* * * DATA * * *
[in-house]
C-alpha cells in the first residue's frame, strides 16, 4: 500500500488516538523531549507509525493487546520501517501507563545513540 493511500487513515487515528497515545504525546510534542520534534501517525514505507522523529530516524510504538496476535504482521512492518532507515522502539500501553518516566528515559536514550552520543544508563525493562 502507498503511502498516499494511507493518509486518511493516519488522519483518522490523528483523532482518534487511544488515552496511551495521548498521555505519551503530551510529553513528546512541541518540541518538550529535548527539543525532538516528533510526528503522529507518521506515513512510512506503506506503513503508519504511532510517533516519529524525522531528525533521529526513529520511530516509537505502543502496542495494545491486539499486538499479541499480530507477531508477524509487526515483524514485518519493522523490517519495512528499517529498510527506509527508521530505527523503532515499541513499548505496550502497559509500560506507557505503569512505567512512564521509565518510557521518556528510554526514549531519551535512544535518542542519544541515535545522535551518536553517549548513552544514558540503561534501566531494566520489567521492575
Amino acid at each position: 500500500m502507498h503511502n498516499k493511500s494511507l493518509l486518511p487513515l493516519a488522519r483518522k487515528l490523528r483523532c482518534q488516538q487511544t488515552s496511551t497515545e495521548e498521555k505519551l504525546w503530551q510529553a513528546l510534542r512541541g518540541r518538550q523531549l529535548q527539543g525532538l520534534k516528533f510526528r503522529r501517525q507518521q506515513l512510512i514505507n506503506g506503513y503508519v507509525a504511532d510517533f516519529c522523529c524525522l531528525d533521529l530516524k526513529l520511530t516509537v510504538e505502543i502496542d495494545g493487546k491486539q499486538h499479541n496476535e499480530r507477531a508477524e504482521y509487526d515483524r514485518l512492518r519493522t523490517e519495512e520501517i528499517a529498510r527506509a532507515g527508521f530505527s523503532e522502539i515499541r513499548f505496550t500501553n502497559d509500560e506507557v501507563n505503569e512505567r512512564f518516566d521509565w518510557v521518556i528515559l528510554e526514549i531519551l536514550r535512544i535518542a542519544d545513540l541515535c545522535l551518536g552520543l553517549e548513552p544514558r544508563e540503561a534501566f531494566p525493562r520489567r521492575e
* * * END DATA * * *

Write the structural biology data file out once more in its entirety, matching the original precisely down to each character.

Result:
[in-house]
C-alpha cells in the first residue's frame, strides 16, 4: 500500500488516538523531549507509525493487546520501517501507563545513540 493511500487513515487515528497515545504525546510534542520534534501517525514505507522523529530516524510504538496476535504482521512492518532507515522502539500501553518516566528515559536514550552520543544508563525493562 502507498503511502498516499494511507493518509486518511493516519488522519483518522490523528483523532482518534487511544488515552496511551495521548498521555505519551503530551510529553513528546512541541518540541518538550529535548527539543525532538516528533510526528503522529507518521506515513512510512506503506506503513503508519504511532510517533516519529524525522531528525533521529526513529520511530516509537505502543502496542495494545491486539499486538499479541499480530507477531508477524509487526515483524514485518519493522523490517519495512528499517529498510527506509527508521530505527523503532515499541513499548505496550502497559509500560506507557505503569512505567512512564521509565518510557521518556528510554526514549531519551535512544535518542542519544541515535545522535551518536553517549548513552544514558540503561534501566531494566520489567521492575
Amino acid at each position: 500500500m502507498h503511502n498516499k493511500s494511507l493518509l486518511p487513515l493516519a488522519r483518522k487515528l490523528r483523532c482518534q488516538q487511544t488515552s496511551t497515545e495521548e498521555k505519551l504525546w503530551q510529553a513528546l510534542r512541541g518540541r518538550q523531549l529535548q527539543g525532538l520534534k516528533f510526528r503522529r501517525q507518521q506515513l512510512i514505507n506503506g506503513y503508519v507509525a504511532d510517533f516519529c522523529c524525522l531528525d533521529l530516524k526513529l520511530t516509537v510504538e505502543i502496542d495494545g493487546k491486539q499486538h499479541n496476535e499480530r507477531a508477524e504482521y509487526d515483524r514485518l512492518r519493522t523490517e519495512e520501517i528499517a529498510r527506509a532507515g527508521f530505527s523503532e522502539i515499541r513499548f505496550t500501553n502497559d509500560e506507557v501507563n505503569e512505567r512512564f518516566d521509565w518510557v521518556i528515559l528510554e526514549i531519551l536514550r535512544i535518542a542519544d545513540l541515535c545522535l551518536g552520543l553517549e548513552p544514558r544508563e540503561a534501566f531494566p525493562r520489567r521492575e